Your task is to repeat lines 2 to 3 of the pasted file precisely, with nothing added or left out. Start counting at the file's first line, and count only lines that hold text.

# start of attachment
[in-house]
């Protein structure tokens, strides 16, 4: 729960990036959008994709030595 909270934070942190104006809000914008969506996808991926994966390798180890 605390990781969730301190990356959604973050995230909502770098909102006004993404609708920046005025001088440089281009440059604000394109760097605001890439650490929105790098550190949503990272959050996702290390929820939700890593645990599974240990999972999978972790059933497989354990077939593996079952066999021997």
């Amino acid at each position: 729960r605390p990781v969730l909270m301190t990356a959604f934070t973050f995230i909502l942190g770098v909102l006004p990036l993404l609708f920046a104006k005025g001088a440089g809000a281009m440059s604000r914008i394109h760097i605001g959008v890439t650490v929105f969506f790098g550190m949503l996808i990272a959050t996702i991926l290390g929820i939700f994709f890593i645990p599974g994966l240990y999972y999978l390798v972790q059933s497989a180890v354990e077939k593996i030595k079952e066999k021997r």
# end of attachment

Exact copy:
């Protein structure tokens, strides 16, 4: 729960990036959008994709030595 909270934070942190104006809000914008969506996808991926994966390798180890 605390990781969730301190990356959604973050995230909502770098909102006004993404609708920046005025001088440089281009440059604000394109760097605001890439650490929105790098550190949503990272959050996702290390929820939700890593645990599974240990999972999978972790059933497989354990077939593996079952066999021997």
């Amino acid at each position: 729960r605390p990781v969730l909270m301190t990356a959604f934070t973050f995230i909502l942190g770098v909102l006004p990036l993404l609708f920046a104006k005025g001088a440089g809000a281009m440059s604000r914008i394109h760097i605001g959008v890439t650490v929105f969506f790098g550190m949503l996808i990272a959050t996702i991926l290390g929820i939700f994709f890593i645990p599974g994966l240990y999972y999978l390798v972790q059933s497989a180890v354990e077939k593996i030595k079952e066999k021997r």